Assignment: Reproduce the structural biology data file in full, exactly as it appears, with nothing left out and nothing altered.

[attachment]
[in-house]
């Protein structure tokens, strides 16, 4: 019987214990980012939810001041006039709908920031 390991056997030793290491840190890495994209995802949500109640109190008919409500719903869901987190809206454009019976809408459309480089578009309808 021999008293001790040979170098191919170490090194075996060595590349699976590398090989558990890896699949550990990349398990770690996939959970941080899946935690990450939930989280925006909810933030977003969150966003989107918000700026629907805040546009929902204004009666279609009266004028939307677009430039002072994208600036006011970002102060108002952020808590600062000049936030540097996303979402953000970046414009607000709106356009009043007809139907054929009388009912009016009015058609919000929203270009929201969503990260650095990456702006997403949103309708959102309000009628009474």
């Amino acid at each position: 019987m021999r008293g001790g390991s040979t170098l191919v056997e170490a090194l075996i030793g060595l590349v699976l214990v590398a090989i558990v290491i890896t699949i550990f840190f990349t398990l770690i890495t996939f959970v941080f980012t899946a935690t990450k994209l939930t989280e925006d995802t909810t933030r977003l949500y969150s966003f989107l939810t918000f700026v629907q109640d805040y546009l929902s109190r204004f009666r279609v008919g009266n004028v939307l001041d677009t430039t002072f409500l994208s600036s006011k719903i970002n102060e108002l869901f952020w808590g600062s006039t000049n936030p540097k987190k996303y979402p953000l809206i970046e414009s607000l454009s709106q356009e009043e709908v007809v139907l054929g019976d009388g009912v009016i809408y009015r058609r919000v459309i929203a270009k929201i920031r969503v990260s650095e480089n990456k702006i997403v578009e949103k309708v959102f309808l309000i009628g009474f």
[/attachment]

[in-house]
């Protein structure tokens, strides 16, 4: 019987214990980012939810001041006039709908920031 390991056997030793290491840190890495994209995802949500109640109190008919409500719903869901987190809206454009019976809408459309480089578009309808 021999008293001790040979170098191919170490090194075996060595590349699976590398090989558990890896699949550990990349398990770690996939959970941080899946935690990450939930989280925006909810933030977003969150966003989107918000700026629907805040546009929902204004009666279609009266004028939307677009430039002072994208600036006011970002102060108002952020808590600062000049936030540097996303979402953000970046414009607000709106356009009043007809139907054929009388009912009016009015058609919000929203270009929201969503990260650095990456702006997403949103309708959102309000009628009474």
């Amino acid at each position: 019987m021999r008293g001790g390991s040979t170098l191919v056997e170490a090194l075996i030793g060595l590349v699976l214990v590398a090989i558990v290491i890896t699949i550990f840190f990349t398990l770690i890495t996939f959970v941080f980012t899946a935690t990450k994209l939930t989280e925006d995802t909810t933030r977003l949500y969150s966003f989107l939810t918000f700026v629907q109640d805040y546009l929902s109190r204004f009666r279609v008919g009266n004028v939307l001041d677009t430039t002072f409500l994208s600036s006011k719903i970002n102060e108002l869901f952020w808590g600062s006039t000049n936030p540097k987190k996303y979402p953000l809206i970046e414009s607000l454009s709106q356009e009043e709908v007809v139907l054929g019976d009388g009912v009016i809408y009015r058609r919000v459309i929203a270009k929201i920031r969503v990260s650095e480089n990456k702006i997403v578009e949103k309708v959102f309808l309000i009628g009474f």